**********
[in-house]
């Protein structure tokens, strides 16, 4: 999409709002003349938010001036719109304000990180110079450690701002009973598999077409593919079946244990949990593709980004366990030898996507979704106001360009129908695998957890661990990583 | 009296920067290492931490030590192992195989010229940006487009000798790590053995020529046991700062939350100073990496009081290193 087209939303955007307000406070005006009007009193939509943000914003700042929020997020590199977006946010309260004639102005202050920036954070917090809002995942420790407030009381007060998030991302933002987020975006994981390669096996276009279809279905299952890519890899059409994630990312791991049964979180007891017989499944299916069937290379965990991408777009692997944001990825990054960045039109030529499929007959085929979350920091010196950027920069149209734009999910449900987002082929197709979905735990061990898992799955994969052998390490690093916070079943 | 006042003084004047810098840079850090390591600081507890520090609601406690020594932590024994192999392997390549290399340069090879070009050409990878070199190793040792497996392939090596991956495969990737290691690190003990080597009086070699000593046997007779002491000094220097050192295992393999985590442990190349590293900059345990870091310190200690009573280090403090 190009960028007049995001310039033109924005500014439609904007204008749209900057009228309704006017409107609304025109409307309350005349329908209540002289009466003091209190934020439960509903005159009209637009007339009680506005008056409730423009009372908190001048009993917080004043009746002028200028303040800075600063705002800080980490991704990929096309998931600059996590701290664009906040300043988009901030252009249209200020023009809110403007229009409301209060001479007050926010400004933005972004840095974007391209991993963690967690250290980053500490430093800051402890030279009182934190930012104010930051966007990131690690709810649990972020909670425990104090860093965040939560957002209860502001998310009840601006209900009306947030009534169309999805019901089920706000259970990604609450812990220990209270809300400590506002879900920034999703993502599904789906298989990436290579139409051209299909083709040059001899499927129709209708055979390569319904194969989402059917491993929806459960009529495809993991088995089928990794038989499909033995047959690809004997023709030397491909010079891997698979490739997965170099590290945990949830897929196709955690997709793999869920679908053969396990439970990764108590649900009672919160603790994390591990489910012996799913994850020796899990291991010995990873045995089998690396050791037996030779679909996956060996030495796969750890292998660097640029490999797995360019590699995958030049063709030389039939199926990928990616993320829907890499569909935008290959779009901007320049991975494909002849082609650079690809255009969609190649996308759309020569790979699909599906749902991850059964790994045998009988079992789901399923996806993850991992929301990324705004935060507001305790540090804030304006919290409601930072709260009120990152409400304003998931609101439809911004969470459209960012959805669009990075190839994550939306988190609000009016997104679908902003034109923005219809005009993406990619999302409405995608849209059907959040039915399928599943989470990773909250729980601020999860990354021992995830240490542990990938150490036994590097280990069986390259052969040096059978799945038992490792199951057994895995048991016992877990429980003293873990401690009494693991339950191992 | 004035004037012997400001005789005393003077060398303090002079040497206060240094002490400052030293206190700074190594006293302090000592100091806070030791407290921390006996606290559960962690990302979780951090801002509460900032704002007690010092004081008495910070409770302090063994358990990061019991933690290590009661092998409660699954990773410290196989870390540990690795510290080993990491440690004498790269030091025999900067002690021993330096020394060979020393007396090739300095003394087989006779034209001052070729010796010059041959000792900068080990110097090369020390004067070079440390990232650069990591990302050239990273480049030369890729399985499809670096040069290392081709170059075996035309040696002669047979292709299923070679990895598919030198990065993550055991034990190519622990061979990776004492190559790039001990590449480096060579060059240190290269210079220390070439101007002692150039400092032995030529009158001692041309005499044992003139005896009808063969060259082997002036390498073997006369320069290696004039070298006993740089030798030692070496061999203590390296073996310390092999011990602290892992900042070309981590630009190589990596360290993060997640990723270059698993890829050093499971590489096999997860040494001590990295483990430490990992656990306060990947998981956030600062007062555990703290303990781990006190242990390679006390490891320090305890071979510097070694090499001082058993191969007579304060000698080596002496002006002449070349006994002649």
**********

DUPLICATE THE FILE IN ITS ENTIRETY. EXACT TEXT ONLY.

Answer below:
[in-house]
């Protein structure tokens, strides 16, 4: 999409709002003349938010001036719109304000990180110079450690701002009973598999077409593919079946244990949990593709980004366990030898996507979704106001360009129908695998957890661990990583 | 009296920067290492931490030590192992195989010229940006487009000798790590053995020529046991700062939350100073990496009081290193 087209939303955007307000406070005006009007009193939509943000914003700042929020997020590199977006946010309260004639102005202050920036954070917090809002995942420790407030009381007060998030991302933002987020975006994981390669096996276009279809279905299952890519890899059409994630990312791991049964979180007891017989499944299916069937290379965990991408777009692997944001990825990054960045039109030529499929007959085929979350920091010196950027920069149209734009999910449900987002082929197709979905735990061990898992799955994969052998390490690093916070079943 | 006042003084004047810098840079850090390591600081507890520090609601406690020594932590024994192999392997390549290399340069090879070009050409990878070199190793040792497996392939090596991956495969990737290691690190003990080597009086070699000593046997007779002491000094220097050192295992393999985590442990190349590293900059345990870091310190200690009573280090403090 190009960028007049995001310039033109924005500014439609904007204008749209900057009228309704006017409107609304025109409307309350005349329908209540002289009466003091209190934020439960509903005159009209637009007339009680506005008056409730423009009372908190001048009993917080004043009746002028200028303040800075600063705002800080980490991704990929096309998931600059996590701290664009906040300043988009901030252009249209200020023009809110403007229009409301209060001479007050926010400004933005972004840095974007391209991993963690967690250290980053500490430093800051402890030279009182934190930012104010930051966007990131690690709810649990972020909670425990104090860093965040939560957002209860502001998310009840601006209900009306947030009534169309999805019901089920706000259970990604609450812990220990209270809300400590506002879900920034999703993502599904789906298989990436290579139409051209299909083709040059001899499927129709209708055979390569319904194969989402059917491993929806459960009529495809993991088995089928990794038989499909033995047959690809004997023709030397491909010079891997698979490739997965170099590290945990949830897929196709955690997709793999869920679908053969396990439970990764108590649900009672919160603790994390591990489910012996799913994850020796899990291991010995990873045995089998690396050791037996030779679909996956060996030495796969750890292998660097640029490999797995360019590699995958030049063709030389039939199926990928990616993320829907890499569909935008290959779009901007320049991975494909002849082609650079690809255009969609190649996308759309020569790979699909599906749902991850059964790994045998009988079992789901399923996806993850991992929301990324705004935060507001305790540090804030304006919290409601930072709260009120990152409400304003998931609101439809911004969470459209960012959805669009990075190839994550939306988190609000009016997104679908902003034109923005219809005009993406990619999302409405995608849209059907959040039915399928599943989470990773909250729980601020999860990354021992995830240490542990990938150490036994590097280990069986390259052969040096059978799945038992490792199951057994895995048991016992877990429980003293873990401690009494693991339950191992 | 004035004037012997400001005789005393003077060398303090002079040497206060240094002490400052030293206190700074190594006293302090000592100091806070030791407290921390006996606290559960962690990302979780951090801002509460900032704002007690010092004081008495910070409770302090063994358990990061019991933690290590009661092998409660699954990773410290196989870390540990690795510290080993990491440690004498790269030091025999900067002690021993330096020394060979020393007396090739300095003394087989006779034209001052070729010796010059041959000792900068080990110097090369020390004067070079440390990232650069990591990302050239990273480049030369890729399985499809670096040069290392081709170059075996035309040696002669047979292709299923070679990895598919030198990065993550055991034990190519622990061979990776004492190559790039001990590449480096060579060059240190290269210079220390070439101007002692150039400092032995030529009158001692041309005499044992003139005896009808063969060259082997002036390498073997006369320069290696004039070298006993740089030798030692070496061999203590390296073996310390092999011990602290892992900042070309981590630009190589990596360290993060997640990723270059698993890829050093499971590489096999997860040494001590990295483990430490990992656990306060990947998981956030600062007062555990703290303990781990006190242990390679006390490891320090305890071979510097070694090499001082058993191969007579304060000698080596002496002006002449070349006994002649």